Due to the increasing demand for pangolin meat, which is eaten as a luxury dish in some parts of the world with their scales, and other body parts, which are used in many traditional medicines, the animal has been said to be the most illegally-traded mammal in the world. The Chairperson of the Pangolin Conservation Guild Nigeria (PCGN), Prof. Olajumoke Morenikeji, dropped this hint while speaking at a symposium, organised by PCGN, stressing that the conservation and protection of pangolins in Nigeria is the collective responsibility of all citizens.
She said that poachers had turned to Africa to supply tonnes of pangolins to the Asian market, and if left unchecked, the mammal would go into extinction. “It is the most illegally-traded mammal in the world. This is due to the increasing demand for their meat, which is eaten as a luxury dish in some parts of the world and their scales and other body parts, which are used in many traditional medicines. This high demand is causing unsustainable levels of poaching and illegal trade, driving pangolins to the brink of extinction. Nigeria is both a source and transit country for pangolin parts, primarily scales, which are trafficked to East Asian markets, most notably China”, she stated.
Prof. Morenikeji, who is also the Regional Chair of the International Union for Conservation of Nature (IUCN) Pangolin Specialist Group, West Africa, has called on all Nigerians to collaborate in the quest to tame the illegal pangolin trade in the country while highlighting the works of PCGN in tackling the illegal trade. “We are a group of conservation experts from broad disciplines of Zoology, Animal Science, Veterinary Medicine and other affiliated specialties. We are involved in the conservation of pangolins through scientific research and the creation of awareness on the need for their conservation at local, national and international levels. Additionally, we continually rescue pangolins from trade, rehabilitate and release them to protected forest areas within Nigeria”, she added. Also, the Officer-in-Charge of Nigeria Customs Service’s Special Wildlife Office, Abimbola Animashawun-Isafiade, said that Nigeria seized a total of 1,613 tonnes of pangolin scales meant for illicit trading in 2022. She identified the widespread dearth of knowledge about the mammal as a factor fueling the illegal trade in the country while calling for collaboration among stakeholders in combating illegal wildlife trade. According to her, “there is a need for the coming together of all stakeholders and with a unity of purpose, to support the implementation of Nigeria’s Strategy to Combat Wildlife and Forest Crime (2022-2026)”.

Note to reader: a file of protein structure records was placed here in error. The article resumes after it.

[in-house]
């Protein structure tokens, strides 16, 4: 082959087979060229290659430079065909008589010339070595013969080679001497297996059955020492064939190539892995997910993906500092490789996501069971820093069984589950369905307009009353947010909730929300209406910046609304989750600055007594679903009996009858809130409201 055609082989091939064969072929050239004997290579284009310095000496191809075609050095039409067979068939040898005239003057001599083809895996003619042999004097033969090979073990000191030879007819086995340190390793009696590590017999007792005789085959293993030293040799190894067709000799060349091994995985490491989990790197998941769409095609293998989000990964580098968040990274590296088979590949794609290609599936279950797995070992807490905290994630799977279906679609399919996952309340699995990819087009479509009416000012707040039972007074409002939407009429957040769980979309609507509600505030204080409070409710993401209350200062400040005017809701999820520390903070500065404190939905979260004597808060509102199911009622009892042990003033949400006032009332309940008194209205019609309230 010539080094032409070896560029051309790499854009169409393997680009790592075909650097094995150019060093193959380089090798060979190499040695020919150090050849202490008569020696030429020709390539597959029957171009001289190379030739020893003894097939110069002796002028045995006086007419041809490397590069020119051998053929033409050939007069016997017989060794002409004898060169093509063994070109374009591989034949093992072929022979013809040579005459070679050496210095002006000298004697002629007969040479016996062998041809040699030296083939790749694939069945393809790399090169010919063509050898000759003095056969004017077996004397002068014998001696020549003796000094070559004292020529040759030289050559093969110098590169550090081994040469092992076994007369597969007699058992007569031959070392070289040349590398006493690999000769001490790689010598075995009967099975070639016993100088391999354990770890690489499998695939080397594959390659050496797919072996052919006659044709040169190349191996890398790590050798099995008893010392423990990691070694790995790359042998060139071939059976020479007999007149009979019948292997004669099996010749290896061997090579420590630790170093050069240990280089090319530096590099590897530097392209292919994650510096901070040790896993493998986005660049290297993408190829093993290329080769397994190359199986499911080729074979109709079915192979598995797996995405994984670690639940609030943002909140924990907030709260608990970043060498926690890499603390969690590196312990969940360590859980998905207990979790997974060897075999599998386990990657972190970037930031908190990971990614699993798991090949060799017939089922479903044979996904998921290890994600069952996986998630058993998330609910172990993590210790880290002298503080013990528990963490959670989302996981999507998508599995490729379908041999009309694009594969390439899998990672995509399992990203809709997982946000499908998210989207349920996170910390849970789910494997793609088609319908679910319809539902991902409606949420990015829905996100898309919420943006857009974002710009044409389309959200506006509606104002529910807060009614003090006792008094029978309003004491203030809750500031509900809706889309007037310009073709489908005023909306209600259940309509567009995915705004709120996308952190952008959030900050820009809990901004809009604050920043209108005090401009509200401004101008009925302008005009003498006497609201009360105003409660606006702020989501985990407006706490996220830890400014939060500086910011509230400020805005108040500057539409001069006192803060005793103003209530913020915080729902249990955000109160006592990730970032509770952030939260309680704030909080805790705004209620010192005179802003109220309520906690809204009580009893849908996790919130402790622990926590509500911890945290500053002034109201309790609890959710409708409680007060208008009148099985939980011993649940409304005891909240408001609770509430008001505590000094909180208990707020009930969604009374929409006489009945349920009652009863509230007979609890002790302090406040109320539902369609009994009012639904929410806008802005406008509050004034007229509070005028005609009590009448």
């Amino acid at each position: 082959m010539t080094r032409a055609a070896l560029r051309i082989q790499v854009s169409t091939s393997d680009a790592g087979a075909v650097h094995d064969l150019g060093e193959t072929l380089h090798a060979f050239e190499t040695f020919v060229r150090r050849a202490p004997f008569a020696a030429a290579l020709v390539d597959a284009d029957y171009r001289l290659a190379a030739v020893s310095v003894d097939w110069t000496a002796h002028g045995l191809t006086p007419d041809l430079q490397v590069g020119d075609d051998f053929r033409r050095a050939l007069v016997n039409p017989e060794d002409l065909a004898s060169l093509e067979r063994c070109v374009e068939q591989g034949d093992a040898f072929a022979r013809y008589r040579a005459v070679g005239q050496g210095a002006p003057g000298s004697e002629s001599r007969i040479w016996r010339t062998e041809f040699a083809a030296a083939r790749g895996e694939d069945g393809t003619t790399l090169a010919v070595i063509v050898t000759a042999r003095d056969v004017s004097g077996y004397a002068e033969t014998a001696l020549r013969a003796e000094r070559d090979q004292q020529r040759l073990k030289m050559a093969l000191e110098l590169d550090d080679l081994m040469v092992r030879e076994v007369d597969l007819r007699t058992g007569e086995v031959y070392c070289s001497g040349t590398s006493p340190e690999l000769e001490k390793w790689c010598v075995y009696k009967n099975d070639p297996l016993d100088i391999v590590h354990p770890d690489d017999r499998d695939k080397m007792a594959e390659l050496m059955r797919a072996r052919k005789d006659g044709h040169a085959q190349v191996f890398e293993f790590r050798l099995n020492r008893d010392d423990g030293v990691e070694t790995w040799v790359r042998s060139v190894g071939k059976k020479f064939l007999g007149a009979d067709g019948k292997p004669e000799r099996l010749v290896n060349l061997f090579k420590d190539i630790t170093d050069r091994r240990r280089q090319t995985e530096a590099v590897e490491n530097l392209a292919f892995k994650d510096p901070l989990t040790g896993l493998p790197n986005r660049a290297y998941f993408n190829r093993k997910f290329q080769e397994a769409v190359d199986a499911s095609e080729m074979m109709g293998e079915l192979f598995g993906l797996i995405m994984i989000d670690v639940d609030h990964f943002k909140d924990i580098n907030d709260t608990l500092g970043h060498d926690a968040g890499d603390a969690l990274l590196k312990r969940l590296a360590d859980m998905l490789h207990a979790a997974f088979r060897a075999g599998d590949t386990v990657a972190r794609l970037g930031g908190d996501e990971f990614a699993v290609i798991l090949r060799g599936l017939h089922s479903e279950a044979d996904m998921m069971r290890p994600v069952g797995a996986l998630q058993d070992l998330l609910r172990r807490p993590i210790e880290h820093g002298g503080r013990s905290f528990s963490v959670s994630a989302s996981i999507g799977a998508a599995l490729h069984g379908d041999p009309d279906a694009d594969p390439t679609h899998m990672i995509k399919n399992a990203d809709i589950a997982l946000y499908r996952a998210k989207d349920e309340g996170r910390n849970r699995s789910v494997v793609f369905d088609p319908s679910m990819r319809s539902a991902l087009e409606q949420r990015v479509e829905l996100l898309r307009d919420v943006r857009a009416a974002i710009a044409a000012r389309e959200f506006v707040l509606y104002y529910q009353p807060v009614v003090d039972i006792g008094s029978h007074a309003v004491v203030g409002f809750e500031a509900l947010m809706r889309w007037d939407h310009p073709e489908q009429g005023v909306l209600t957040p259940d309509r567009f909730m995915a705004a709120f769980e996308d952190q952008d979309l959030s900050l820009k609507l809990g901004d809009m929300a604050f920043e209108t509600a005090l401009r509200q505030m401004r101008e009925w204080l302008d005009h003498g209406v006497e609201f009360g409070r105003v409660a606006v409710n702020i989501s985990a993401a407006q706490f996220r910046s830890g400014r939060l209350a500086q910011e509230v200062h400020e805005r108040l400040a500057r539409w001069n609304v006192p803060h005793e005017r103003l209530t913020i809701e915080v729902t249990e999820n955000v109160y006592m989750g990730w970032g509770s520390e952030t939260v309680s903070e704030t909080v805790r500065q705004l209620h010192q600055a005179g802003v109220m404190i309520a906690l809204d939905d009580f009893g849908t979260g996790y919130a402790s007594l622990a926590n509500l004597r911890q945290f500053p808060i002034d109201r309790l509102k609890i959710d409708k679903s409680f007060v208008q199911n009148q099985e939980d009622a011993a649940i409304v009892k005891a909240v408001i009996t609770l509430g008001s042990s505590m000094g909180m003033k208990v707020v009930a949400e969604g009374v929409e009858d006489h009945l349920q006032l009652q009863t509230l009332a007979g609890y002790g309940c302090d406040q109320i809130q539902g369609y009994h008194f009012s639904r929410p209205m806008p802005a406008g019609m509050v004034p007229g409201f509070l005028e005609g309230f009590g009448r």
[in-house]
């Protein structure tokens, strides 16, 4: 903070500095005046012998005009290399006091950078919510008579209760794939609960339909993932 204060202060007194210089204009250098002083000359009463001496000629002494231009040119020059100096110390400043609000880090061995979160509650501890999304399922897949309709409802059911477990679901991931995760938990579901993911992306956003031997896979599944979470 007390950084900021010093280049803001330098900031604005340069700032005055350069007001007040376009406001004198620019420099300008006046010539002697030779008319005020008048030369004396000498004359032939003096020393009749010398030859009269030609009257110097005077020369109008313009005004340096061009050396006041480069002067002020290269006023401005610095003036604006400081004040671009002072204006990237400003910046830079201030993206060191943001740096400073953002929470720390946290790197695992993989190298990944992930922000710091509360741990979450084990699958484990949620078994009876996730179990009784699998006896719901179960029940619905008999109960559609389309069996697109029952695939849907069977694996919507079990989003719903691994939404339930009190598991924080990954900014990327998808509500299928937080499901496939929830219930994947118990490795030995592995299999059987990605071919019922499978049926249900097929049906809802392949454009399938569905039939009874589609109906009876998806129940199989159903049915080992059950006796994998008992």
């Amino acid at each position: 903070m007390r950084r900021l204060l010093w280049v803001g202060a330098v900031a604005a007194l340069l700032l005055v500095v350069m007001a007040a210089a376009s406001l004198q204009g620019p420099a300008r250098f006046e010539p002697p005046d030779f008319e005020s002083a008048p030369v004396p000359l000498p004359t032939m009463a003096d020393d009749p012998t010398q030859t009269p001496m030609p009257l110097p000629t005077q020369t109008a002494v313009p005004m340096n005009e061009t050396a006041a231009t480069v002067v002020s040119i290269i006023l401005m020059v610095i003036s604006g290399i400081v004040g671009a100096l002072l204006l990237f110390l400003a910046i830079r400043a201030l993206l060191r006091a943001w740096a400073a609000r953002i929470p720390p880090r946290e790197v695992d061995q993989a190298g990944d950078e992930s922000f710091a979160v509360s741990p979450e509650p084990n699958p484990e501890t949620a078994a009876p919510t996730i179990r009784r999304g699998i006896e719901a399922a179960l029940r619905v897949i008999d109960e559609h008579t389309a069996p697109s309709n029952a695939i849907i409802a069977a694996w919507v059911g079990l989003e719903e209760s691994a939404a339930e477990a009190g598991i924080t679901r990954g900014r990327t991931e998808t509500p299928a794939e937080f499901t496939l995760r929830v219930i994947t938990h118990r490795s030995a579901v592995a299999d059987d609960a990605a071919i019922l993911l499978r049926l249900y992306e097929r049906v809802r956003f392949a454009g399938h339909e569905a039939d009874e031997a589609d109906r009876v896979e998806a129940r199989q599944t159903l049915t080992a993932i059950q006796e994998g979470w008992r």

She also called for capacity building of security operatives, to improve investigative techniques. Commandant Tayo Adaralewa of the Oyo State Command of Nigerian Security and Civil Defence Corps (NSCDC), said campaigns should be carried to communities across rural areas, to drive some awareness. He called for amendments to the country’s wildlife conservation laws, to better tackle current poaching as well as protect endangered species, saying laws of wildlife conservation should be amended to adequately address the current poaching trends and protect endangered wildlife from being consumed for food. The Director, Southwest Zone, National Environmental Standards and Regulations Enforcement Agency (NESREA), Elijah Udofia, also called for a united front against pangolin extinction in the country, noting that the lack of several specialist rehabilitation units, to return seized pangolins back into the wild, was a challenge in the conservation of the mammal.